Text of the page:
There have been some interesting articles in the news related to cars over the past few months. When taken individually they do not appear to be significant, yet when combined together, they paint an interesting picture for many Americans. The pieces of this puzzle involve rising new car prices, the growing length of car loan terms, and vehicle depreciation.
In March of this year, several news sites (USA Today, Forbes, Motley Fool, etc.) cited a report by Interest.com stating the average cost for a new car in 2013 was $32,086 according to Kelly Blue Book. If you were able to pony up a 20% down payment and financed the balance for 48 months, the monthly payment would set the new buyer back $633 a month.
Only one metropolitan area in the US, Washington, D.C., had a median income higher than the average new car price. Their median income is $32,531, while the median income in San Francisco, Boston, New York, Atlanta, and Houston were $28,009 to $20,000 range.
Experian, one of the top 3 credit bureaus, released a report in December showing interest rates for new vehicle loans dropped to 4.27%, the lowest rate since 2008. This was contrasted by the average amount financed for a new car was up to $26,719, an increase from $25,963 in the third quarter for 2012. What’s really interesting is the new car loan terms are at an average of 65 months, up from 64 months in the third quarter of 2012.
When combined these two trends show that most Americans are financing their new cars longer in order to be able to afford them. What most aren’t considering is the effect of depreciation on their purchase decisions.
New cars depreciate between 9% and 20% the moment the new owner drives them off the lot. After the initial first year hit, vehicles tend to have an average depreciation rate of 15% per year for years two through five. This rate slows after the fifth year, but the owner may still be making payments for another 5 to 12 months or more.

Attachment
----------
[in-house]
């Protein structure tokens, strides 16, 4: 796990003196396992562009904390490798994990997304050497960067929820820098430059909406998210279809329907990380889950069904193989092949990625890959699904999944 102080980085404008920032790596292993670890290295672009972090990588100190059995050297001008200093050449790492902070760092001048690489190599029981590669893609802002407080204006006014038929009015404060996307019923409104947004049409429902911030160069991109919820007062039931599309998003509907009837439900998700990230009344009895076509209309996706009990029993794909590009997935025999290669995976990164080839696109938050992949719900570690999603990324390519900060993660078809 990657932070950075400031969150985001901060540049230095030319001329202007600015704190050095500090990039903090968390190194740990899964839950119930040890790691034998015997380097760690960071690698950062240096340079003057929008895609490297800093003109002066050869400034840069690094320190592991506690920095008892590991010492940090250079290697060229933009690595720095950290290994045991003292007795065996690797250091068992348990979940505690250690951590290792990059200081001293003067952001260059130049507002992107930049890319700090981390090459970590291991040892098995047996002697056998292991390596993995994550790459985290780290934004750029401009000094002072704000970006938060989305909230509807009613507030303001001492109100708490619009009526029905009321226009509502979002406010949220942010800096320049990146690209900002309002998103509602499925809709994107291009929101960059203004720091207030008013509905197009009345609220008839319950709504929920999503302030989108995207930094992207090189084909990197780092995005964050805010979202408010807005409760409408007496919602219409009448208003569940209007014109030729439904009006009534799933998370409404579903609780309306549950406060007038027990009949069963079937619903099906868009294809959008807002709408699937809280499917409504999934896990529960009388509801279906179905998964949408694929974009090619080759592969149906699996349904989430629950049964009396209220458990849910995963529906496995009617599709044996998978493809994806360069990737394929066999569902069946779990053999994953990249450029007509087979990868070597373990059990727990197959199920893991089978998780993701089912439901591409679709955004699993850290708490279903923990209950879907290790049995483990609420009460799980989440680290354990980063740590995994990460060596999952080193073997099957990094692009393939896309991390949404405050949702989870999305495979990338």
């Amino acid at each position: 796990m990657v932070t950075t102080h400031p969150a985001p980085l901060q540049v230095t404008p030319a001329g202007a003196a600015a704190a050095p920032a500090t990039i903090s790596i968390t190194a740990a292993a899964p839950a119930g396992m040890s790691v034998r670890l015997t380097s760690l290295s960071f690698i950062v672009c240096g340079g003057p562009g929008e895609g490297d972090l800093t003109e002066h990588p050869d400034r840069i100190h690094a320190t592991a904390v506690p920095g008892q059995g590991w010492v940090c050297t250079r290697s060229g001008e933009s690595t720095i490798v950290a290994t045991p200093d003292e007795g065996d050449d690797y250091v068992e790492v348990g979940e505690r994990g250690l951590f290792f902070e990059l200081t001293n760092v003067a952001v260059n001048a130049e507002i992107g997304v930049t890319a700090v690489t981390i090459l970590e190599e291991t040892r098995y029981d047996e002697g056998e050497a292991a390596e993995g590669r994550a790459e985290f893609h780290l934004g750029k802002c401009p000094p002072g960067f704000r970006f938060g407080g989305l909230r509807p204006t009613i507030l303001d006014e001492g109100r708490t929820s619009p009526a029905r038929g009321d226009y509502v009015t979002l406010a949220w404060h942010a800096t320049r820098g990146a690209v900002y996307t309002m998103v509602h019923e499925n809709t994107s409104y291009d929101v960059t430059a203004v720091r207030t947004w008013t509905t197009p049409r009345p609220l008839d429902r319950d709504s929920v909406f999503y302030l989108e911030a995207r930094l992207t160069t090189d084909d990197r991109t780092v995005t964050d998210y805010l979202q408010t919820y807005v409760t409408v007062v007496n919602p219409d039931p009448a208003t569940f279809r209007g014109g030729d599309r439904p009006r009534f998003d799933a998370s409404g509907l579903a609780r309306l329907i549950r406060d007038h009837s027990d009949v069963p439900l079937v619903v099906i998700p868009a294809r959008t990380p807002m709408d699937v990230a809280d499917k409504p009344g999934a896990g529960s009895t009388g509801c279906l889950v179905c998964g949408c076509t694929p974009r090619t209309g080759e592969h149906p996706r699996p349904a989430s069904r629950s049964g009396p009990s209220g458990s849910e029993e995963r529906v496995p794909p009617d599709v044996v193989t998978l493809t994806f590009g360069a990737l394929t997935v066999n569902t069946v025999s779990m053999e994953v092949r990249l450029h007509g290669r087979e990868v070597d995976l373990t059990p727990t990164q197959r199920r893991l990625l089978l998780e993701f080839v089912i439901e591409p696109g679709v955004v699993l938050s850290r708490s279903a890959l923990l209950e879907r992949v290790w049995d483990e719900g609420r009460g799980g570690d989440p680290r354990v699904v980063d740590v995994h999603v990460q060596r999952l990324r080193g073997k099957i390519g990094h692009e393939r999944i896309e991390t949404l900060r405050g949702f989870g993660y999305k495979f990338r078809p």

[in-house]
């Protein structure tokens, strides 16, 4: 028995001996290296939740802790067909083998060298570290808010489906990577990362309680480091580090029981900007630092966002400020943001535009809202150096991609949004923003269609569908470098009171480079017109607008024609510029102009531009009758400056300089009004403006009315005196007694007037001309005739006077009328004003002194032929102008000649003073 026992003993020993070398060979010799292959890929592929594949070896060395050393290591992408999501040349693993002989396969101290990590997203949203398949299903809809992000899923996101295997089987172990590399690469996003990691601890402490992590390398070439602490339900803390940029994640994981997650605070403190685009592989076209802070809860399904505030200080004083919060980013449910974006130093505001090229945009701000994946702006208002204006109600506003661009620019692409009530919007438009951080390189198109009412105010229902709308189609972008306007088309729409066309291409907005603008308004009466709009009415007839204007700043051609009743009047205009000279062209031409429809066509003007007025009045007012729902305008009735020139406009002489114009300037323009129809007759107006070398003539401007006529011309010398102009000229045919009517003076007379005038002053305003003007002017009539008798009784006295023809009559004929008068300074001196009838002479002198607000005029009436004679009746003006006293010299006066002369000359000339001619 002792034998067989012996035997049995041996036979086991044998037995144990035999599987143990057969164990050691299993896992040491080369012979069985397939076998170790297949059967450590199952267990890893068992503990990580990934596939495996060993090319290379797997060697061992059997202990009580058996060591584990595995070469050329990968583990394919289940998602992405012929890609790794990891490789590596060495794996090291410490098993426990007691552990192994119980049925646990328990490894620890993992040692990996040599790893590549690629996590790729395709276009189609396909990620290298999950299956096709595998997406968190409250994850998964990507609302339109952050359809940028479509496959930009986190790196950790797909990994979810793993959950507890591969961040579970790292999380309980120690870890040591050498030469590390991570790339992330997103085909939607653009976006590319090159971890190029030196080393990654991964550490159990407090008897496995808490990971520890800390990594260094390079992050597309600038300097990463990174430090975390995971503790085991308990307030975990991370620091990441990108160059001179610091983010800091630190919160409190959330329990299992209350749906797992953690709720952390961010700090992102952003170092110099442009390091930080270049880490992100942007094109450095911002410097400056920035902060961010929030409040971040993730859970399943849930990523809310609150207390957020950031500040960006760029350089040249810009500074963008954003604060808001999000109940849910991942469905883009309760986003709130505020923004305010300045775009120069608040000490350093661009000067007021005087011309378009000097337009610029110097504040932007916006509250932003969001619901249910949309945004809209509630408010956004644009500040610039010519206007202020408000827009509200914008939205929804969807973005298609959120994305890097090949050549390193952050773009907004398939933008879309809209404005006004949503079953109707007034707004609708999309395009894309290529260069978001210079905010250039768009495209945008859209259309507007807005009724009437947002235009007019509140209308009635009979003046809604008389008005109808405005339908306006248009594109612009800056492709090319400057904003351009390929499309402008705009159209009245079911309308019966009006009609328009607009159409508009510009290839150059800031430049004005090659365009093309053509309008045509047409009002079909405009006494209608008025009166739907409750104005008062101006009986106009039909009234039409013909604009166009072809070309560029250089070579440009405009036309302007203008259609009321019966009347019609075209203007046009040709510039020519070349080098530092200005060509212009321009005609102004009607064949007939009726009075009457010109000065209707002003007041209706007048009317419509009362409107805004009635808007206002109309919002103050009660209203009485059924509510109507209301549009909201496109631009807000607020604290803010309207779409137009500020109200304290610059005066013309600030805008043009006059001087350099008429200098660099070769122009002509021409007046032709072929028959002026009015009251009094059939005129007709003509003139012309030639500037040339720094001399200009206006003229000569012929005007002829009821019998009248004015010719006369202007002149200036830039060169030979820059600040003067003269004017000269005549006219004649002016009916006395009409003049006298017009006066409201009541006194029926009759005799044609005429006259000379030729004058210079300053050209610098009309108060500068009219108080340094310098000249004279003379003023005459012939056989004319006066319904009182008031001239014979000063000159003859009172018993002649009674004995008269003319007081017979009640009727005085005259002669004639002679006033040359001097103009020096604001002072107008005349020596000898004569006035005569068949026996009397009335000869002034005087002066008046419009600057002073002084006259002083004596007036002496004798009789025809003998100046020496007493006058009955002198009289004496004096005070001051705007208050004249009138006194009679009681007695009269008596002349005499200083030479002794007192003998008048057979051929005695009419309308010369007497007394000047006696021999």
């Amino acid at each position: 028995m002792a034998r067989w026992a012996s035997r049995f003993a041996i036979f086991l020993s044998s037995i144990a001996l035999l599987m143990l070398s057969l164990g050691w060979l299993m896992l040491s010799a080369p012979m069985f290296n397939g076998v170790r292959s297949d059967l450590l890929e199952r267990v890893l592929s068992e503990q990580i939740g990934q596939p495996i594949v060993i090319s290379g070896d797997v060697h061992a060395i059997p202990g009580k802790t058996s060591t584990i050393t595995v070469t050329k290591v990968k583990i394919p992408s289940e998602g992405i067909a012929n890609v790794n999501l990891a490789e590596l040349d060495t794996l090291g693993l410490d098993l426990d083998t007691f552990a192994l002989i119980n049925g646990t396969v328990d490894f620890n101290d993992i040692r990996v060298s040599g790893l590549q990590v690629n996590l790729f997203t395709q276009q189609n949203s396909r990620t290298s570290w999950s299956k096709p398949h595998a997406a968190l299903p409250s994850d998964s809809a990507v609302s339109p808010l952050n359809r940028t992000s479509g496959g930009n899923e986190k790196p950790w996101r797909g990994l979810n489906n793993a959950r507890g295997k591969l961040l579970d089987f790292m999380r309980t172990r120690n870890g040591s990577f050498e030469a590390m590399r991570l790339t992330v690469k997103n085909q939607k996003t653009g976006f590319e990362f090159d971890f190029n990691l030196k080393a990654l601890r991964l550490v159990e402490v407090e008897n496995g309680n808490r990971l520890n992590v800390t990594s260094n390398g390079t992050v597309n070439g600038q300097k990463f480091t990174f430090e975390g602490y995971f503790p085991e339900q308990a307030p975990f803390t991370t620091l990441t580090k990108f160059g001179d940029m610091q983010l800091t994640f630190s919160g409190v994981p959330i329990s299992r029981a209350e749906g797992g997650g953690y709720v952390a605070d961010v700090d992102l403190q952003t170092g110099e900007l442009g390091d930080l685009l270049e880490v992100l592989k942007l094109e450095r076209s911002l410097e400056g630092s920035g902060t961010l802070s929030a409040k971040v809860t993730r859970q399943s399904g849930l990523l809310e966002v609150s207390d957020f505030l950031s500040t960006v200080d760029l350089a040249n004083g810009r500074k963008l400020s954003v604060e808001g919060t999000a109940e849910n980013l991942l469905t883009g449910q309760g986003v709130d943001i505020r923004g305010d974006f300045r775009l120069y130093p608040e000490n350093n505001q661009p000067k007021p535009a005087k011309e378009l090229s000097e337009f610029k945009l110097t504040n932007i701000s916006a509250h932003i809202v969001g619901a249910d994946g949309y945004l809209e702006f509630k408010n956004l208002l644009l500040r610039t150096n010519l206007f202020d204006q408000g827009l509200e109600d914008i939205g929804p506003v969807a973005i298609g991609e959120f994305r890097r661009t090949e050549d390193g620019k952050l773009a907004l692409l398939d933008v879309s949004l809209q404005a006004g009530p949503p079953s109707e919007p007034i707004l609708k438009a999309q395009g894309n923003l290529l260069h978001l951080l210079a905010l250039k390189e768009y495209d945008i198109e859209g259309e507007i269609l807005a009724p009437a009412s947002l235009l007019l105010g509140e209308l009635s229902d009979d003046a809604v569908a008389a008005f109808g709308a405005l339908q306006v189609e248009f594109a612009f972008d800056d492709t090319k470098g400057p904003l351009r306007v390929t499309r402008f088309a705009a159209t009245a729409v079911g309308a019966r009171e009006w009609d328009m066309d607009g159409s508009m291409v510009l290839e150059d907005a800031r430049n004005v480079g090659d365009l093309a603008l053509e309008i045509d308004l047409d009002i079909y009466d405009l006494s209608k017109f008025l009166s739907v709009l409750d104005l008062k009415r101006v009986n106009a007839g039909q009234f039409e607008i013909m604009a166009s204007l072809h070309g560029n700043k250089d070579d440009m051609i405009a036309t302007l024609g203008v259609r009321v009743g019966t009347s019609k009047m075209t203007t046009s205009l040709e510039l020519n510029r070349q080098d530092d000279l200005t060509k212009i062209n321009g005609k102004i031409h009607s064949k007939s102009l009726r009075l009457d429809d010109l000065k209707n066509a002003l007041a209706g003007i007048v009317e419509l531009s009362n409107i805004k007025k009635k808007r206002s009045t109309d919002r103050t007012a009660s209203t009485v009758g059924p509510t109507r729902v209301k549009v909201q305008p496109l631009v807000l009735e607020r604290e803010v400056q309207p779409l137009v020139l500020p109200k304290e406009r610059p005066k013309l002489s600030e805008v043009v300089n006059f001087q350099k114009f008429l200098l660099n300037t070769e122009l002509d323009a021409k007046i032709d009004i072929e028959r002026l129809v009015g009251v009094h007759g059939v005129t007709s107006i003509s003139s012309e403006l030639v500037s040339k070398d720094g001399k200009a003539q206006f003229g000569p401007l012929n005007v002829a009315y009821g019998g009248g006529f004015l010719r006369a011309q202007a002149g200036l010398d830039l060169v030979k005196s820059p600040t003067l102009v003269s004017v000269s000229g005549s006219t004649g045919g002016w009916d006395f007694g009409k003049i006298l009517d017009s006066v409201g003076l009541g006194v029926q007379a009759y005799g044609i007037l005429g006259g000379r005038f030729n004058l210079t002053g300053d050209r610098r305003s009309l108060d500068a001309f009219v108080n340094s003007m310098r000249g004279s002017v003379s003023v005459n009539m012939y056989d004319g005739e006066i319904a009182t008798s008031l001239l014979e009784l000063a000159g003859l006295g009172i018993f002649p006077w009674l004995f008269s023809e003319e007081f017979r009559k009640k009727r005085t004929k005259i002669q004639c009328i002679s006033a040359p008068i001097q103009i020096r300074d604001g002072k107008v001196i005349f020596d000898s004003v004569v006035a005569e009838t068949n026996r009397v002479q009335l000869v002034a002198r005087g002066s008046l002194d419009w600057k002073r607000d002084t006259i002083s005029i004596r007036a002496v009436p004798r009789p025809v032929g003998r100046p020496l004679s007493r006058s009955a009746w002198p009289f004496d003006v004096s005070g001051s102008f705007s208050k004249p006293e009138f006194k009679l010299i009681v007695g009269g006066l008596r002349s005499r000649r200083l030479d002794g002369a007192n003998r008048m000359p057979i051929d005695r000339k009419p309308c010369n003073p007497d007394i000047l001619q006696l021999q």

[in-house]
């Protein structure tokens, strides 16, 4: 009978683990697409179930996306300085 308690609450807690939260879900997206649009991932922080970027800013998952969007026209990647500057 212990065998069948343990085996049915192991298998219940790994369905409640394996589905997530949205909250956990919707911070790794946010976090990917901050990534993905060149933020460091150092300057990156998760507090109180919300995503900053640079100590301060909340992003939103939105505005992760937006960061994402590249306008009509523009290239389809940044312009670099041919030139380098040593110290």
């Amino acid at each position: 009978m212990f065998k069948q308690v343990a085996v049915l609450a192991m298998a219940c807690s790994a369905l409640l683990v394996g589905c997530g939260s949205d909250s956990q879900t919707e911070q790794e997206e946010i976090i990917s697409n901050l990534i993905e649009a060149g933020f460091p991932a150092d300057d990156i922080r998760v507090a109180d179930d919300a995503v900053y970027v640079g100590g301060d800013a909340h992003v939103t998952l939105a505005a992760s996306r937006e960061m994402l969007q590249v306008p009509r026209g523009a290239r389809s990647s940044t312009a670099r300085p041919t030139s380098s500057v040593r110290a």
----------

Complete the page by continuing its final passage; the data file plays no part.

Most people are underwater on their car loans based on the cost of cars, length of the average finance term, and the depreciation effect. Underwater simply means the buyer owes more than the car is worth. According to Edmunds, most car owners have a negative equity of $4,223.
It’s pretty easy to see from this data why GAP coverage is so important. GAP coverage pays the difference between the value of the car and what’s owed on the note should the car be totaled. Without this coverage, the car owner could be on the hook to pay off the loan after the car insurance company totaled the car (see http://188.8.131.52/~wiseinsu/car-insurance-totaled-car/). Imagine paying the loan on a car that’s no longer owned and still needing another car.
There are two places where GAP coverage +can be purchased; from your insurance agent and through the dealership. While the dealership will roll the cost of the GAP coverage into the car’s loan you may actually get a better rate from your car insurance company but it would be worth it to know what the difference is before walking into the finance manager’s office!
In either case, get the GAP coverage because it doesn’t look like cars are going to get more affordable anytime soon! What do you think? Share your questions, comments, suggestions, and experiences with me in the comments section of our blog or on our Facebook and Google + pages. I’d love to hear from you!